FITZROY, Lord Charles (1791-1865), of 49 Piccadilly, Mdx.
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Family and Educationb. 28 Feb. 1791, 2nd. s. of George Henry Fitzroy†, 4th duke of Grafton (d. 1844), and Lady Charlotte Maria Waldegrave, da. and coh. of James, 2nd Earl Waldegrave; bro. of Henry Fitzroy, earl of Euston* and Lord James Henry Fitzroy*. educ. Harrow 1802-5; Great Marlow. m. 25 Oct. 1825, Anne, da. of Lord George Augustus Henry Cavendish*, 2s. 2da. d. 17 June 1865.
Ensign 1 Ft. Gds. 1807, lt. 1812, capt. 1812, maj. 1815, lt.-col. 1819; maj. 55 Ft. 1820, half-pay 1821; asst. adj.-gen. at Armagh 1830-2; sold out 1834.
Vice-chamberlain July 1835-Apr. 1838; PC 1 July 1835.
Fitzroy, whose military and political careers and private life were blighted by his compulsive gambling habit, had served with distinction on the Walcheren expedition, in the Peninsula and at Waterloo. He was with the army of occupation in France when he and his elder brother Lord Euston were brought into Parliament in 1818 as the duke of Grafton’s family Members for Thetford and Bury St. Edmunds.1 A silent Whig, he had opposed the coercive legislation introduced after Peterloo, and he was again returned for Thetford at the general election of 1820, when his uncle Lord John Edward Fitzroy replaced Euston at Bury St. Edmunds.2 The failure of his horse Swase to win the 1822 St. Leger completed his financial ruin, and he spent the next two and a half years abroad evading his creditors and his father’s wrath.3 Otherwise, he voted with the main Whig opposition to the Liverpool ministry in most major divisions in the 1820 Parliament and consistently with Hume and the ‘Mountain’ for economy, retrenchment and reduced taxation.4 He backed the 1820-1 parliamentary and extra-parliamentary campaigns on behalf of Queen Caroline.5 He divided for Catholic relief, 28 Feb. 1821, 1 Mar., 21 Apr., 10 May 1825, parliamentary reform, 9 May 1821, 13 Apr. 1826, and receipt of the radical Greenhoe reform petition, 3 June 1822. From Florence and Venice in 1823 he expressed concern that his father had gained little by recently promoting the adoption of distress petitions advocating reform in Suffolk, and he welcomed Huskisson’s appointment as president of the board of trade and the government’s defeat on a motion for inquiry into the prosecution of the Dublin Orange rioters, 22 Apr.6 In July 1824 Grafton relented and appointed lawyers to deal with his debts; and when he married in October 1825 Euston made Sholebrooke Lodge in Northamptonshire and the hunting in Salcey Forest available to him until his own heir came of age.7 The Petre estate and interest in Thetford had been sold in 1822 to the financier Alexander Baring*, whose son William Bingham Baring became Fitzroy’s colleague at the general election of 1826.8
He voted for Catholic relief, 6 Mar. 1827, 12 May 1828, to disfranchise Penryn, 28 May 1827, and to repeal the Test Acts, 26 Feb. 1828, and presented Thetford’s petition for repeal of the Malt Act, 29 Feb. 1828. He repeatedly complained that their agreement of 5 June 1827 whereby Grafton underwrote his debts provided he assigned his entire income to him and his father-in-law, the Whig Member for Derbyshire, made parliamentary life unaffordable;9 and his next known vote was on 1 July 1830, when he divided to delay on-consumption under the sale of beer bill. In an attempt to distance him from his gaming associates, Grafton had secured him an Irish posting under Sir Richard Hussey Vivian*, and he stood down at Thetford at the dissolution that month in favour of his younger brother.10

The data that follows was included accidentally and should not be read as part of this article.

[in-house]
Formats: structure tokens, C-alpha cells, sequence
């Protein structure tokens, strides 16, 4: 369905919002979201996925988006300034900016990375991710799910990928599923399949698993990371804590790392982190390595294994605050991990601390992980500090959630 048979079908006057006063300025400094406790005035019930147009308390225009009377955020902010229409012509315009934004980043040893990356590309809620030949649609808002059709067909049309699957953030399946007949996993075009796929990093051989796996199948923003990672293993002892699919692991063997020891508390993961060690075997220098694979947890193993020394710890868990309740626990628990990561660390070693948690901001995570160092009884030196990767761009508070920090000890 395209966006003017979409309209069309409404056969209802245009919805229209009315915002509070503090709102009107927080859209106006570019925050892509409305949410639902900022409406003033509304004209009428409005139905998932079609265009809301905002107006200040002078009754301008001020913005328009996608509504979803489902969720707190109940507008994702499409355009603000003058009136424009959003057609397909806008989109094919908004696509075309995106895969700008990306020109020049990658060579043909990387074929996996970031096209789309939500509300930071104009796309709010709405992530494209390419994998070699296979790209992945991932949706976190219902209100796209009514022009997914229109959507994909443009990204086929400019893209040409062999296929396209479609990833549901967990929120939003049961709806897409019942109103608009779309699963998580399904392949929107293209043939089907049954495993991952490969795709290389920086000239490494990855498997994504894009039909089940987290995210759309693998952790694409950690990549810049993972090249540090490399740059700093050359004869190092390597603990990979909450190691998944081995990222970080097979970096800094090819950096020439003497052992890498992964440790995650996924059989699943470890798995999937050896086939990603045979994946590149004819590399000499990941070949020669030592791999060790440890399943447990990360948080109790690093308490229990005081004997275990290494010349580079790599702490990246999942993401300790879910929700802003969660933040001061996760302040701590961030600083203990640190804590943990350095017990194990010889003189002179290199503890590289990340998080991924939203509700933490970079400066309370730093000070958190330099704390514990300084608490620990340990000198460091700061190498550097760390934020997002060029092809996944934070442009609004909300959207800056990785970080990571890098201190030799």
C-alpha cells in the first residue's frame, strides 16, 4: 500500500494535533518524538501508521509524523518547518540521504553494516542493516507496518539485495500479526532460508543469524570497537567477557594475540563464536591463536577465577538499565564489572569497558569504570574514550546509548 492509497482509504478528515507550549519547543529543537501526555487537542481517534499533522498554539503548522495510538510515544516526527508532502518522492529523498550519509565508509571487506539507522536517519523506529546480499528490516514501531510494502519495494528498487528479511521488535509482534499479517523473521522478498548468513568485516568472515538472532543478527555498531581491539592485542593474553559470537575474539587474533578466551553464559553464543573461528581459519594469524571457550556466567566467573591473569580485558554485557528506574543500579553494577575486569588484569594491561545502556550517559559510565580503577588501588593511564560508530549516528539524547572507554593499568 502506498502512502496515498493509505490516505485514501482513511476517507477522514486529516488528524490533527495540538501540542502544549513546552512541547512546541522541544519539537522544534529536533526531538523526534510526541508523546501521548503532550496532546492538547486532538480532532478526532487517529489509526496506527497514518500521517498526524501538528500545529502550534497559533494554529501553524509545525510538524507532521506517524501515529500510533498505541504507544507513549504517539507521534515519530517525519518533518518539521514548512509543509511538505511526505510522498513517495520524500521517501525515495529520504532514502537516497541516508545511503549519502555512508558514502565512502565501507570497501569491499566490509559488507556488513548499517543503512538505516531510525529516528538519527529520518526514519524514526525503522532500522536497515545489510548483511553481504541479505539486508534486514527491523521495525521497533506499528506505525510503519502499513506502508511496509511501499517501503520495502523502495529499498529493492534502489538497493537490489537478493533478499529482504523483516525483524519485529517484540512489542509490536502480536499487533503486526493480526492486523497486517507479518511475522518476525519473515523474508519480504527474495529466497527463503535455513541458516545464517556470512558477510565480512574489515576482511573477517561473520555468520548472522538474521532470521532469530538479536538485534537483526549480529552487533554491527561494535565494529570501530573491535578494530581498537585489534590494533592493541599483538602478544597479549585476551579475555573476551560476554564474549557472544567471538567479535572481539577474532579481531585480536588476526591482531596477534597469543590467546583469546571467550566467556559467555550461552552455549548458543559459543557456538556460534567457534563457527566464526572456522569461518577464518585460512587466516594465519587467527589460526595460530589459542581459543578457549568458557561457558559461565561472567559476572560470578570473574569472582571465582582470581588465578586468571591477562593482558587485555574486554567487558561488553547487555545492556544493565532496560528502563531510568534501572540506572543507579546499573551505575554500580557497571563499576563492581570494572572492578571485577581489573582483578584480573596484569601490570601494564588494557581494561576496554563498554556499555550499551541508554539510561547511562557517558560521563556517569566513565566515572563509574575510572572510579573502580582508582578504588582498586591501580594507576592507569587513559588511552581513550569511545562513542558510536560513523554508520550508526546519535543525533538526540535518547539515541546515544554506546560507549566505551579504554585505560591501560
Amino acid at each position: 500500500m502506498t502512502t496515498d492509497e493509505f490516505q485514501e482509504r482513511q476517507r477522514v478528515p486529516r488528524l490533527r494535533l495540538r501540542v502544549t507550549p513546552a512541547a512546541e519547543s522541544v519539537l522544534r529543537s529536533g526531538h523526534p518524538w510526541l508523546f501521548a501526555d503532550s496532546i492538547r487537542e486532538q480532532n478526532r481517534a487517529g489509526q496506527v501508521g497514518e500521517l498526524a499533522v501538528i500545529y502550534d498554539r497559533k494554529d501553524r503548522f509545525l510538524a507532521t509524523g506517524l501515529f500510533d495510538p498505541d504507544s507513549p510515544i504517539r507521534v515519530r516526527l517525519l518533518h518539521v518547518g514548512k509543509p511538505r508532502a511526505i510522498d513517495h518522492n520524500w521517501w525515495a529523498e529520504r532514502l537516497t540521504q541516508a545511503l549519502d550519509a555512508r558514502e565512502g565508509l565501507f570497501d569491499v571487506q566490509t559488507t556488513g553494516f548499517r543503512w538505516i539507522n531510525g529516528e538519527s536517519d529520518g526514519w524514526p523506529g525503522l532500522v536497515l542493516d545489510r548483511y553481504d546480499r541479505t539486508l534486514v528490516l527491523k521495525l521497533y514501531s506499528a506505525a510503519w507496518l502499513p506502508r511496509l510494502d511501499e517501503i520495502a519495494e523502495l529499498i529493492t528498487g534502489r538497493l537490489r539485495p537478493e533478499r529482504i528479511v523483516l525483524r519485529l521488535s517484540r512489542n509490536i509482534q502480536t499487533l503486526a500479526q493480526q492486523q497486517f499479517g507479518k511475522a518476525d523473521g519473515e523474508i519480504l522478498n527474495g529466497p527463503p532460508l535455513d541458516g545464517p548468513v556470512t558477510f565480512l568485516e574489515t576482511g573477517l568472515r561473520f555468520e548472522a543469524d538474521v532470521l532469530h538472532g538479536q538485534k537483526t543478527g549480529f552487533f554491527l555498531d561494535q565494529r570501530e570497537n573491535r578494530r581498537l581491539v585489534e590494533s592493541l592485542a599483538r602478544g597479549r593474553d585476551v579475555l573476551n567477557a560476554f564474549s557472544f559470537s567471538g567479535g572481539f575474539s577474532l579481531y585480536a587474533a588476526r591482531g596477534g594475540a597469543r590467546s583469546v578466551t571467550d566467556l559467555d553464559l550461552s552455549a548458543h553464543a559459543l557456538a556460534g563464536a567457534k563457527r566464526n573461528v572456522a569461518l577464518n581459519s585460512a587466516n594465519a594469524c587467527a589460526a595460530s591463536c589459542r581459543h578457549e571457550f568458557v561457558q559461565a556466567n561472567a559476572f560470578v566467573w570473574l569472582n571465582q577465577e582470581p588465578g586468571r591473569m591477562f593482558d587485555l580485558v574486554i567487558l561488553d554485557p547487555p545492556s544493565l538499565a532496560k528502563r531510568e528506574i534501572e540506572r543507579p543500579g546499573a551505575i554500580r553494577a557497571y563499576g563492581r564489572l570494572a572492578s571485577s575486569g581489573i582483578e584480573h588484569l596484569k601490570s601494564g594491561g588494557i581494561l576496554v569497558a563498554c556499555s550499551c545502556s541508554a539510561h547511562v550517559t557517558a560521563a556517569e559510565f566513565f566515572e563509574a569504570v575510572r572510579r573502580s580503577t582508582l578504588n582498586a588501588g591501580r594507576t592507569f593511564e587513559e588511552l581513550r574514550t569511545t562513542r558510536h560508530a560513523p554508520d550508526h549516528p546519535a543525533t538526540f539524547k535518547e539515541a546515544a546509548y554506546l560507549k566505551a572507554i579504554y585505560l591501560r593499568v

Fitzroy welcomed the appointment of Lord Grey’s ministry and their reform bill. He wrote to the postmaster-general, the duke of Richmond, 5 May 1831, ‘It is as well that the peers should have a certain majority for the bill dinned into their ears, that they may get used to the sound before reality comes before them’.11 His father-in-law joined them in September as a coronation peer (earl of Burlington). By March 1832 Fitzroy had resolved to resign his command to return to England, ostensibly to assist his ailing in-laws at Burlington House.12 Grafton reluctantly acquiesced in the arrangement and financed his election as Liberal Member for Bury St. Edmunds, where he topped the poll in December 1832. He retained the seat until 1847, the first dissolution after his father’s death.13 His appointment as vice-chamberlain in 1835 caused a stir, as did his dismissal in 1838 for voting against the Melbourne government on a slavery issue.14 He failed to avoid bankruptcy and died at his wife’s house, Elm Lodge, Hampton, Middlesex, in June 1865.15
Ref Volumes: 1820-1832
Author: Margaret Escott
- 1. Gent. Mag. (1865), ii. 126; Suff. RO (Bury St. Edmunds), Grafton mss HA513/5/147-56; HP Commons, 1790-1820, ii. 295-6; iii. 765-6, 768.
- 2. Bury and Norwich Post, 15 Mar. 1820.
- 3. Grafton mss HA513/5/157-66, 171.
- 4. Ibid. HA513/5/18-121, 156.
- 5. Bury and Norwich Post, 22 Nov., 10 Dec. 1820.
- 6. Grafton mss HA513/5/161, 164, 166.
- 7. Ibid. HA513/5/18a, b, 172.
- 8. Bury and Norwich Post, 14 June 1826.
- 9. Grafton mss HA513/5/19-23, 79, 135.
- 10. Bury and Norwich Post, 28 July, 4 Aug. 1830.
- 11. W. Suss. RO, Goodwood mss 1433, f. 269.
- 12. Grafton mss HA513/5/196.
- 13. Suff. RO Acc 1396/22.
- 14. Grafton mss HA513/5/25-27, 79, 111, 181, 186-8; Raikes Jnl. ii. 142; The Times, 7, 8 Apr. 1838.
- 15. Gent. Mag. (1865), ii. 126; Ipswich Jnl. 24 June 1865.